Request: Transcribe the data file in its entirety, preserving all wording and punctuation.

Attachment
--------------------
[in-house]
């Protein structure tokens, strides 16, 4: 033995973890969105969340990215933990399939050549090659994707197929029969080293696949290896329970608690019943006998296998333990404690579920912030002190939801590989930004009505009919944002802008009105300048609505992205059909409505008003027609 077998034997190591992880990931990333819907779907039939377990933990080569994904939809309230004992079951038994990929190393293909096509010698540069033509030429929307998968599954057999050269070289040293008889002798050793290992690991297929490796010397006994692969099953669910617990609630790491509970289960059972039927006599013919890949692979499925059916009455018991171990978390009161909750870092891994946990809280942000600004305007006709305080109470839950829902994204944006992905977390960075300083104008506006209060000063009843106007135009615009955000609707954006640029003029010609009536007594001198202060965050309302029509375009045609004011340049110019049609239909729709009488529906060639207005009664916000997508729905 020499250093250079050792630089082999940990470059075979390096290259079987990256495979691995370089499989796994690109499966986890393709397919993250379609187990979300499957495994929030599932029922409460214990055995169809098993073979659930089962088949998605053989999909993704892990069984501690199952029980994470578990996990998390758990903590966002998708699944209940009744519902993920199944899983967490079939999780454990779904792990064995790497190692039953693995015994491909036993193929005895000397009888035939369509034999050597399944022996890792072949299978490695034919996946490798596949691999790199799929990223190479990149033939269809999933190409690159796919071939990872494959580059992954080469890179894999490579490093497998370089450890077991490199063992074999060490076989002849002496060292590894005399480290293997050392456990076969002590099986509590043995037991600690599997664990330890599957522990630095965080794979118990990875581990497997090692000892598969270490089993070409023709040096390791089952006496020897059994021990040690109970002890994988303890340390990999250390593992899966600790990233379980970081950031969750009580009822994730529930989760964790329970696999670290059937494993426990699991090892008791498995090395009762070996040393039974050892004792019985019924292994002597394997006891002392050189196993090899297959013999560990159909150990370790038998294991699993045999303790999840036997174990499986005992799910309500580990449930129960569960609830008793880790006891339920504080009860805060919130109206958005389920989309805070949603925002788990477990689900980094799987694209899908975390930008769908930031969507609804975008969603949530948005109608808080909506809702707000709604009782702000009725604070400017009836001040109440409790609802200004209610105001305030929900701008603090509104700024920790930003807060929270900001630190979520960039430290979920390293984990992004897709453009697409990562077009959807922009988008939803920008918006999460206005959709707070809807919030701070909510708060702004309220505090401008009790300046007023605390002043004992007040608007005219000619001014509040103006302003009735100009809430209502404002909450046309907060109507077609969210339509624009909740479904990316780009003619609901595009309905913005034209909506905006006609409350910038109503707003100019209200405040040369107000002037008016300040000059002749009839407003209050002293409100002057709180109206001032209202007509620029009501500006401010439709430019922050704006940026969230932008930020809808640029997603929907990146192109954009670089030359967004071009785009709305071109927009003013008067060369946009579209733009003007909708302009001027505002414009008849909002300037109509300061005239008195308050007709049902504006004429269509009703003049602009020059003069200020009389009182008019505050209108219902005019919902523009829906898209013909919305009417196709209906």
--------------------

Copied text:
[in-house]
């Protein structure tokens, strides 16, 4: 033995973890969105969340990215933990399939050549090659994707197929029969080293696949290896329970608690019943006998296998333990404690579920912030002190939801590989930004009505009919944002802008009105300048609505992205059909409505008003027609 077998034997190591992880990931990333819907779907039939377990933990080569994904939809309230004992079951038994990929190393293909096509010698540069033509030429929307998968599954057999050269070289040293008889002798050793290992690991297929490796010397006994692969099953669910617990609630790491509970289960059972039927006599013919890949692979499925059916009455018991171990978390009161909750870092891994946990809280942000600004305007006709305080109470839950829902994204944006992905977390960075300083104008506006209060000063009843106007135009615009955000609707954006640029003029010609009536007594001198202060965050309302029509375009045609004011340049110019049609239909729709009488529906060639207005009664916000997508729905 020499250093250079050792630089082999940990470059075979390096290259079987990256495979691995370089499989796994690109499966986890393709397919993250379609187990979300499957495994929030599932029922409460214990055995169809098993073979659930089962088949998605053989999909993704892990069984501690199952029980994470578990996990998390758990903590966002998708699944209940009744519902993920199944899983967490079939999780454990779904792990064995790497190692039953693995015994491909036993193929005895000397009888035939369509034999050597399944022996890792072949299978490695034919996946490798596949691999790199799929990223190479990149033939269809999933190409690159796919071939990872494959580059992954080469890179894999490579490093497998370089450890077991490199063992074999060490076989002849002496060292590894005399480290293997050392456990076969002590099986509590043995037991600690599997664990330890599957522990630095965080794979118990990875581990497997090692000892598969270490089993070409023709040096390791089952006496020897059994021990040690109970002890994988303890340390990999250390593992899966600790990233379980970081950031969750009580009822994730529930989760964790329970696999670290059937494993426990699991090892008791498995090395009762070996040393039974050892004792019985019924292994002597394997006891002392050189196993090899297959013999560990159909150990370790038998294991699993045999303790999840036997174990499986005992799910309500580990449930129960569960609830008793880790006891339920504080009860805060919130109206958005389920989309805070949603925002788990477990689900980094799987694209899908975390930008769908930031969507609804975008969603949530948005109608808080909506809702707000709604009782702000009725604070400017009836001040109440409790609802200004209610105001305030929900701008603090509104700024920790930003807060929270900001630190979520960039430290979920390293984990992004897709453009697409990562077009959807922009988008939803920008918006999460206005959709707070809807919030701070909510708060702004309220505090401008009790300046007023605390002043004992007040608007005219000619001014509040103006302003009735100009809430209502404002909450046309907060109507077609969210339509624009909740479904990316780009003619609901595009309905913005034209909506905006006609409350910038109503707003100019209200405040040369107000002037008016300040000059002749009839407003209050002293409100002057709180109206001032209202007509620029009501500006401010439709430019922050704006940026969230932008930020809808640029997603929907990146192109954009670089030359967004071009785009709305071109927009003013008067060369946009579209733009003007909708302009001027505002414009008849909002300037109509300061005239008195308050007709049902504006004429269509009703003049602009020059003069200020009389009182008019505050209108219902005019919902523009829906898209013909919305009417196709209906």